Microbial utilization of coral mucus in long term in situ incubation over a coral reef
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The purpose of this study was to assess degradation and utilization of the mucus produced by 3 coral reef Anthozoa (Sarcophyton, Fungia and Acropora) by microorganisms. This was achieved by carrying out long term in situ incubations at Nouméa lagoon (New Caledonia).
The microbial population including bacterial and eukaryotic cells was monitored by cell counts, cultures of mucus degraders, and by estimation of microbial activity from the pool of adenylates and enzymatic activity. In addition the chemical composition (C and N) of the mucus was monitored and its morphological features were observed by scanning electron microscope (SEM).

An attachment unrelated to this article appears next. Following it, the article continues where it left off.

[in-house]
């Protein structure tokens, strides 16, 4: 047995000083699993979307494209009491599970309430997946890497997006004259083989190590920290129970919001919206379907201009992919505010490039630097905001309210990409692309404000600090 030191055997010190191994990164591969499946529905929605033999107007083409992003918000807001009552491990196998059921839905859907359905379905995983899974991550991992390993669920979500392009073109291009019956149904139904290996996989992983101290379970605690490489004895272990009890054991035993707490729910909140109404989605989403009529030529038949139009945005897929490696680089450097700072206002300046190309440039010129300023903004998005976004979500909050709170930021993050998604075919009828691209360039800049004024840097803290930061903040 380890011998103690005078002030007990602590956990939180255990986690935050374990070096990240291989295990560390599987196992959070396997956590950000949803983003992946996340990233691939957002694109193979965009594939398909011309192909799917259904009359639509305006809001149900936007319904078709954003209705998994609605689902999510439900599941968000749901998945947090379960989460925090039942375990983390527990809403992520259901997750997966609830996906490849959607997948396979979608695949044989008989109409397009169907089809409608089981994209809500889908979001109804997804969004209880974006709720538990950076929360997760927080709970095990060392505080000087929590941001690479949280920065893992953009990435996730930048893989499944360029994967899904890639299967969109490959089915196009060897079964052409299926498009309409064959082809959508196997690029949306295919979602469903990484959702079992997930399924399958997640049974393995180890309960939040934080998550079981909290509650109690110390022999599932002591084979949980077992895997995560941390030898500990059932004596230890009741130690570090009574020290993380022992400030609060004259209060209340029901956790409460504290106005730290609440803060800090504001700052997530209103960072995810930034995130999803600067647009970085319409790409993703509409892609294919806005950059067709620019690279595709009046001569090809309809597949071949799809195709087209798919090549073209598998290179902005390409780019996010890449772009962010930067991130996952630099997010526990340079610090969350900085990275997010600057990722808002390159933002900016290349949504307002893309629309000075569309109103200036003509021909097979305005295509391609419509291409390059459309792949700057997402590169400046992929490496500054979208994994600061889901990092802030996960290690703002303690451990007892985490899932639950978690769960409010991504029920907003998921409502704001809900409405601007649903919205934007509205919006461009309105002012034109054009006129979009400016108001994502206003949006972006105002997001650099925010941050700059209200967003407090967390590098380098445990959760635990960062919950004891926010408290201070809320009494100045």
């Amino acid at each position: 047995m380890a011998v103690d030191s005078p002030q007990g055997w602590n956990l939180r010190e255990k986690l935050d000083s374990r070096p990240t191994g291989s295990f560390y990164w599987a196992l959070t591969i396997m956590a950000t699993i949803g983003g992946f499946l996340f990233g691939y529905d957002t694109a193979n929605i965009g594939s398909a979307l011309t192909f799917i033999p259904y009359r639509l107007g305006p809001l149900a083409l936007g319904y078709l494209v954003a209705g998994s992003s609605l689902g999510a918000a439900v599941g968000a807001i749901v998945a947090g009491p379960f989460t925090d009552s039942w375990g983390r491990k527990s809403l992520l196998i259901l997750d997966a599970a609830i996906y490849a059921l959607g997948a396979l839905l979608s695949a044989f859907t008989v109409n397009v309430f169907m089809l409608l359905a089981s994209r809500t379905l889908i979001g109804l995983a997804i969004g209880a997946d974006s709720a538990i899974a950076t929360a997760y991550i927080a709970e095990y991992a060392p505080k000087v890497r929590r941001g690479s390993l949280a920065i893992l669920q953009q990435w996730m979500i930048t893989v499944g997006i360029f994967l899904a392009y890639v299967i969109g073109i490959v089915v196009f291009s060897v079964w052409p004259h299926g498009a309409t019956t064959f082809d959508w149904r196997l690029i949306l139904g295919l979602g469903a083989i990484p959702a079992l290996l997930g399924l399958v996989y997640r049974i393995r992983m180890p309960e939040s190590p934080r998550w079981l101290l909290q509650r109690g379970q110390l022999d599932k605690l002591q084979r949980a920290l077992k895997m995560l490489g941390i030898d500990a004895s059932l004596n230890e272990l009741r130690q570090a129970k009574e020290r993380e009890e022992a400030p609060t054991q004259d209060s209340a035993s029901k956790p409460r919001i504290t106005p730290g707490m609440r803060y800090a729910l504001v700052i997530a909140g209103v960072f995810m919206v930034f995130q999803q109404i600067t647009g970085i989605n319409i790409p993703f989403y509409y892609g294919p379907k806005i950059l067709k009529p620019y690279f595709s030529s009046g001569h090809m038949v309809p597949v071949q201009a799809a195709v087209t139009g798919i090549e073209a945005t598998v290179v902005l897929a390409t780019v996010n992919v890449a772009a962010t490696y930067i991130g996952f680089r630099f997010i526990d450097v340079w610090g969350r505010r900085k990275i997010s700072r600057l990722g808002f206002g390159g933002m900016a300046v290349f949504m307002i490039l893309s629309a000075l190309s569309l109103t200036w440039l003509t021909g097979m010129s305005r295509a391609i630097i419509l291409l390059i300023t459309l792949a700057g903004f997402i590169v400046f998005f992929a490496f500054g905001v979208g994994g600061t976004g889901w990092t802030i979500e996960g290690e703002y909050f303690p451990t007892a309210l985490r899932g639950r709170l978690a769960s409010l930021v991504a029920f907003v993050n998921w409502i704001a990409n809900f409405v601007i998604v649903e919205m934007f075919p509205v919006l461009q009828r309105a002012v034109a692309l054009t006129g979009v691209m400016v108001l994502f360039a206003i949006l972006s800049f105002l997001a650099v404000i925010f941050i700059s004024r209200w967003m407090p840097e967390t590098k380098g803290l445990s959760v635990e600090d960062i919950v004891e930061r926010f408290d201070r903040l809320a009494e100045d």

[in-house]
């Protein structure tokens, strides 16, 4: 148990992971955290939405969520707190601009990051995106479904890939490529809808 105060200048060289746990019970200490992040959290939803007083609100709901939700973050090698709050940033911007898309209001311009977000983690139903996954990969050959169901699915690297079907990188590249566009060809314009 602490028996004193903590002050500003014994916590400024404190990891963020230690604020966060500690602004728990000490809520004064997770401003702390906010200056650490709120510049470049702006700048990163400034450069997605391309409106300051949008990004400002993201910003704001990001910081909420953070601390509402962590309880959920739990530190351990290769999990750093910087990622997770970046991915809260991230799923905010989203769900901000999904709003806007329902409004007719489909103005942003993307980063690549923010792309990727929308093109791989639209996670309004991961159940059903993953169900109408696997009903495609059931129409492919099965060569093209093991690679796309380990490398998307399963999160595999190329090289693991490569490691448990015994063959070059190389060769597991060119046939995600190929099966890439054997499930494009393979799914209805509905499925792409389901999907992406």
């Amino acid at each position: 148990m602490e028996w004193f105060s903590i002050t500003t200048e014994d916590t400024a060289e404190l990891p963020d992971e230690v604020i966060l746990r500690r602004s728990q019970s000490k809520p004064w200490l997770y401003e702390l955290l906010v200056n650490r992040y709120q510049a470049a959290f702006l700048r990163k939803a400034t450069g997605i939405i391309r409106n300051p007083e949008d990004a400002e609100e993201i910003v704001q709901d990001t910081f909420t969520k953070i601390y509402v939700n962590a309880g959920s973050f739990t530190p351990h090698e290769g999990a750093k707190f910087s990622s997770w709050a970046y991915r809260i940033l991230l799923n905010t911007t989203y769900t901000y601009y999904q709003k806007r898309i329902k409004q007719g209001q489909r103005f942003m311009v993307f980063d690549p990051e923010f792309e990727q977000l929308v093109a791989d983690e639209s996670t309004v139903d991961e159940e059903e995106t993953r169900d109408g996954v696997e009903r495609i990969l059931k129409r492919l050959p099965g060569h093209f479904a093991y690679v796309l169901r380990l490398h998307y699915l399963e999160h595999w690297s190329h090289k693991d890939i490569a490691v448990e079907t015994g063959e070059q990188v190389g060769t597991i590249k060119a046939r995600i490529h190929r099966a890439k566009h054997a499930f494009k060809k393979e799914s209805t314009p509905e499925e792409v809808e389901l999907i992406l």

Only slight differences were found between the 3 types of mucus studied. On the whole, they follow the same pattern of change. After a short bacterial growth phase (4 days), a bloom of eukaryotes (Flagellates, Ciliates and Diatoms) was observed. This eukaryote population remained constant for at least 10 days. A similar pattern has been described in the breakdown of detritus of plant origin.
Several observations suggest that bacteria utilize only certain components of mucus, the most widely used being proteins, triglycerides and wax esters; these latter two compounds are known to be the dissolved photosynthetic products released by zooxanthellae during mucus secretion. Neither bacteria nor eukaryotes completely degrade the mucus web even after 21 days of incubation. The likelihood that mucus excretion is a defensive reaction against physical and chemical stresses might explain why mucus is a poor, or even inhibiting medium for the bacterial degraders isolated from the mucus itself.
Key wordscoral mucus bacterial utilization
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